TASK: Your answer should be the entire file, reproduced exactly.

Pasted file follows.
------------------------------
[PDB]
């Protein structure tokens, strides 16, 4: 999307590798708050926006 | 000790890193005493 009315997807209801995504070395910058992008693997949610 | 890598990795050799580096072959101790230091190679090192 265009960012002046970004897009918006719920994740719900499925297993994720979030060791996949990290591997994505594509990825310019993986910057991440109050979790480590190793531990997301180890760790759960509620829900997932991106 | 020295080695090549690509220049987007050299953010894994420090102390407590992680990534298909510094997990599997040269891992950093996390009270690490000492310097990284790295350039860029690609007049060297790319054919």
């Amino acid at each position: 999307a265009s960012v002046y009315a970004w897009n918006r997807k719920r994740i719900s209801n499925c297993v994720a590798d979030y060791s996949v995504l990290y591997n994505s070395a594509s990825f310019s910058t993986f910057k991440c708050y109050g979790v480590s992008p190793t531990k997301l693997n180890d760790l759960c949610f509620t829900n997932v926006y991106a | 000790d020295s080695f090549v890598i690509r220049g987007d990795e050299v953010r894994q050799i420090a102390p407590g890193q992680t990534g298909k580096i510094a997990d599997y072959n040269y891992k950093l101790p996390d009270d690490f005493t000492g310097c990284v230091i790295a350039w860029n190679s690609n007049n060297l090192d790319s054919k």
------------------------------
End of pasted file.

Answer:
[PDB]
């Protein structure tokens, strides 16, 4: 999307590798708050926006 | 000790890193005493 009315997807209801995504070395910058992008693997949610 | 890598990795050799580096072959101790230091190679090192 265009960012002046970004897009918006719920994740719900499925297993994720979030060791996949990290591997994505594509990825310019993986910057991440109050979790480590190793531990997301180890760790759960509620829900997932991106 | 020295080695090549690509220049987007050299953010894994420090102390407590992680990534298909510094997990599997040269891992950093996390009270690490000492310097990284790295350039860029690609007049060297790319054919």
């Amino acid at each position: 999307a265009s960012v002046y009315a970004w897009n918006r997807k719920r994740i719900s209801n499925c297993v994720a590798d979030y060791s996949v995504l990290y591997n994505s070395a594509s990825f310019s910058t993986f910057k991440c708050y109050g979790v480590s992008p190793t531990k997301l693997n180890d760790l759960c949610f509620t829900n997932v926006y991106a | 000790d020295s080695f090549v890598i690509r220049g987007d990795e050299v953010r894994q050799i420090a102390p407590g890193q992680t990534g298909k580096i510094a997990d599997y072959n040269y891992k950093l101790p996390d009270d690490f005493t000492g310097c990284v230091i790295a350039w860029n190679s690609n007049n060297l090192d790319s054919k």